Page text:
Sunday, October 28, 2007

Is Christianity the Problem? A Debate

Noted essayist, author, and editorialist Christopher Hitchens, whose books include God isn't Great: How Religion Poisons Everything (see: and The Trial of Henry Kissinger, debates conservative pundit Dinesh D'Souza, author of the new book What's So Great About Christianity and The Enemy at Home: The Cultural Left and Its Responsibility for 9/11 in which he blames the American "cultural left" for causing the terrorist attacks of September 11, 2001 (see: The debate is held at The King's College, a Christian college in New York City.

Despite bringing up some valid points later in this debate, particularly in regard to the secular Tamil Tiger's of Sri Lanka and the idea that none of the new militant atheist intellectuals (Hitchens, Sam Harris, Prof. Richard Dawkins) can prove the nonexistence of of a divine being, ultimately falls flat when he attempts to "prove" the validity of a particular religion, his own (generally speaking), Christianity. He makes absurd claims such as that the heart of morality came into the world thanks to Christianity. This is a frequent falsehood which believers assert when on the contrary, morality is not tied to religion let alone a specific one as D'Souza laughably asserts. In fact, two of the most ethical and principled persons which I am privileged to know are atheists. Are they any less moral than my religious friends? No. Despite the anectodal nature of this example, I feel that it is instructive.

In the end, Hitchens, as is often the case, gets the better of a lesser debating opponent. D'Souza, though more formidable than many of Hitchen's sparring partners, ultimately helps his (D'Souza's) own defeat.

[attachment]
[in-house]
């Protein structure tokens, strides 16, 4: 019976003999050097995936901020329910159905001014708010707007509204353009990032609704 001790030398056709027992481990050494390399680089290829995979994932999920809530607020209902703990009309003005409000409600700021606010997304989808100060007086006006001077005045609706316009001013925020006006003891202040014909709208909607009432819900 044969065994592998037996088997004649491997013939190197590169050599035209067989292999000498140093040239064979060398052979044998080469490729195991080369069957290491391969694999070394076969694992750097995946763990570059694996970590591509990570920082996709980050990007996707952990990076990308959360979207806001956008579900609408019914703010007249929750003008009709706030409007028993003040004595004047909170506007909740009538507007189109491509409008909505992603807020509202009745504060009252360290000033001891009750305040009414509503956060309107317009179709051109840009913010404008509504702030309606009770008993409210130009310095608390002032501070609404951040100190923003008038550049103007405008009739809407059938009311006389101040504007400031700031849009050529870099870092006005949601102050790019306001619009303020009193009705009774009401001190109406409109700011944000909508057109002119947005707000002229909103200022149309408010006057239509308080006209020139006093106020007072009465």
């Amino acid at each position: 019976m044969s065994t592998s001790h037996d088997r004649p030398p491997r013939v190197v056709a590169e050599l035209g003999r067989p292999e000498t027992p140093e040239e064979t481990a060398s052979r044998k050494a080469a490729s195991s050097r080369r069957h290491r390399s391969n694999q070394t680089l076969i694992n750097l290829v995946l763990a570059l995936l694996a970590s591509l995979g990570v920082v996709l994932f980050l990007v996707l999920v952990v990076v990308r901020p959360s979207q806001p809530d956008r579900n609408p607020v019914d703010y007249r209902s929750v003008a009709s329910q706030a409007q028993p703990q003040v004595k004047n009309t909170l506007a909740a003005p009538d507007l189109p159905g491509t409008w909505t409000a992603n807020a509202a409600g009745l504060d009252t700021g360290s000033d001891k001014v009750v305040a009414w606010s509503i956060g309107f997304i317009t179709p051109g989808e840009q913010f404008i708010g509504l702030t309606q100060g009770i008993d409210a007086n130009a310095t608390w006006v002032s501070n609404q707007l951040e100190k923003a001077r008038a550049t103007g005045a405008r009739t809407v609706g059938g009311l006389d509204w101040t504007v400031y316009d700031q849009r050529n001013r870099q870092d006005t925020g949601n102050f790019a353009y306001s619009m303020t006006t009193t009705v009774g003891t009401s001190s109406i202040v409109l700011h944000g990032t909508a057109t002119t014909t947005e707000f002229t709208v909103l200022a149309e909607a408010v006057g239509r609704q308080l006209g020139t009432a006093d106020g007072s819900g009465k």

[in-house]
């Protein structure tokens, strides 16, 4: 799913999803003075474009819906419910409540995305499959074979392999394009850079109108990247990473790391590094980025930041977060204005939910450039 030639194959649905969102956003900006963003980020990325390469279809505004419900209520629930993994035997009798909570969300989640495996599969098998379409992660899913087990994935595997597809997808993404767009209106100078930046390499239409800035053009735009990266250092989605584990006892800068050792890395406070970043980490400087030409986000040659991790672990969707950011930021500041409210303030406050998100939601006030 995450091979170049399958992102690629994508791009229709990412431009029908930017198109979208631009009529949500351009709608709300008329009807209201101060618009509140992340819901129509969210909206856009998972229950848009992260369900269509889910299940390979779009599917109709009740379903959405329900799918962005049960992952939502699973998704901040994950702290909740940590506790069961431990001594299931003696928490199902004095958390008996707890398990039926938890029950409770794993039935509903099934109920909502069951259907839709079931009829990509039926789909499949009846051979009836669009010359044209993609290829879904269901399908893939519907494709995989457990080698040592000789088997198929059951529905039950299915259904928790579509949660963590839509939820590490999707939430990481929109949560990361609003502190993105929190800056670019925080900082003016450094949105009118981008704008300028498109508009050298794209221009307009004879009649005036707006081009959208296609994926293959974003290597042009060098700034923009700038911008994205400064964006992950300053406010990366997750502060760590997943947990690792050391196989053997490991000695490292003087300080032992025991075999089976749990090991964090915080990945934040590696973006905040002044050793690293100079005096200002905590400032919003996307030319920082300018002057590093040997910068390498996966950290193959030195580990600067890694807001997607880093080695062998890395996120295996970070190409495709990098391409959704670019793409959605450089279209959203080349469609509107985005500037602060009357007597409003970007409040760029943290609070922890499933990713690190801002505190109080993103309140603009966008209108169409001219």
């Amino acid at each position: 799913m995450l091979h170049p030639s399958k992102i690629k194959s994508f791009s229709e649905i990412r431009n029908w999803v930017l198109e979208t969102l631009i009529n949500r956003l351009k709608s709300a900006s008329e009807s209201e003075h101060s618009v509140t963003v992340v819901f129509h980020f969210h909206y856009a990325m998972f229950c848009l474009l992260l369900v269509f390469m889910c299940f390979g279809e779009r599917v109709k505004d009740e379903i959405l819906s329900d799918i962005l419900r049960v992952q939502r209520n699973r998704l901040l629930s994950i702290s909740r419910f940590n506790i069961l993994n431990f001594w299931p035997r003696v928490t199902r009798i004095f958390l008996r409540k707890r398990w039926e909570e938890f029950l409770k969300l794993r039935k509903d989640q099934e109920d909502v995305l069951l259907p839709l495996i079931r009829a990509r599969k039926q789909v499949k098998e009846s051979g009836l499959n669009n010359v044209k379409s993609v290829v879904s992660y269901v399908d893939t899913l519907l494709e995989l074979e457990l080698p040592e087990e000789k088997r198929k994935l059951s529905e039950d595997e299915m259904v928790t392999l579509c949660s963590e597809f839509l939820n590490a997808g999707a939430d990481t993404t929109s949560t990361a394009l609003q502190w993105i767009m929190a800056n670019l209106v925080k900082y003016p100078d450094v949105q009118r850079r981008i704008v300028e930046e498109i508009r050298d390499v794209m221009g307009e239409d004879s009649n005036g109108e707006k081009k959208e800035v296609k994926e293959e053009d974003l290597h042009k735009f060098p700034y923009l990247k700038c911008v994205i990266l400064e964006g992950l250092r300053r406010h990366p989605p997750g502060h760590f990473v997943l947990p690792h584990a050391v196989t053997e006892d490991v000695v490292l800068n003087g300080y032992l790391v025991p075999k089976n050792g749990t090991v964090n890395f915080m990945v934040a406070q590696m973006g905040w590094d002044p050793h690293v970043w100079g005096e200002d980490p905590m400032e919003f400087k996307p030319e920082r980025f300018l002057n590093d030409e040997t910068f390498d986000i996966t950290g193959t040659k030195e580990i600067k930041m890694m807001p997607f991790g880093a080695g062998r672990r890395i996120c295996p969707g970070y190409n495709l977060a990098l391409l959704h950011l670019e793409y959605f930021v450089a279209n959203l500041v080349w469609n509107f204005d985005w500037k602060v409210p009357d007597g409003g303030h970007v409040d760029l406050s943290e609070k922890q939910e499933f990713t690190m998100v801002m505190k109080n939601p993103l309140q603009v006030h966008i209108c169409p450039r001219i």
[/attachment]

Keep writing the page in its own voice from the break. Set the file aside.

D'Souza also brings up the words of Jesus in the Christian Bible, the so-called "New Testament", as "proof" of his claims, ignoring the inconvenient existence of the Revelation to St. John, which is much less tolerant. This is the same pitfall which apologists and defenders (there is a difference) of Judaism and Islam fall into. Arguably a more useful counter-point would be that religious texts should be evaluated according to their historical contexts, this is what religious "fundamentalists" and militants do not want to do.

D'Souza in Part 9 claims that many Hindus converted to Christianity because it did not have a "4-tiered" caste system. Although this is partly true, D'Souza conveniently neglects to mention that a similar phenomenon predates the coming of European colonialists and missionaries when many Hindus converted to Islam, which lacks a caste system within its theology and preaches spiritual equality, in principle, as well. D'Souza is also incorrect when he refers to a 4-level caste system with the "Untouchables" at the bottom. The Hindu caste system, loosely speaking, is made up of, depending on how one looks at it, either 4 levels (Brahims; Kashatriyas; Vaisyas; Sudras) and a fifth "outcast" level (the "Untouchables") or in reality five levels.D'Souza also relies on the argument of "you can't disprove it, so it must be true." A more useful manner of thinking might be, "I believe it, you don't, and I'm fine with that." It makes for a much easier, happier existence.

A long struggle ensued during the 19th century in Europe and the United States in the academe before a segment of believing Christian and to a lesser extent Jewish scholars accepted textual criticism as a valid and even essential aspect of secular, academic study of religion as a cultural, societal, and historical phenomenon. From personal interaction and experience a growing number of believing Muslim academics are attempting to do the same thing and is facing a similar negative reaction from large segments of their own communities who resist such an attempt.


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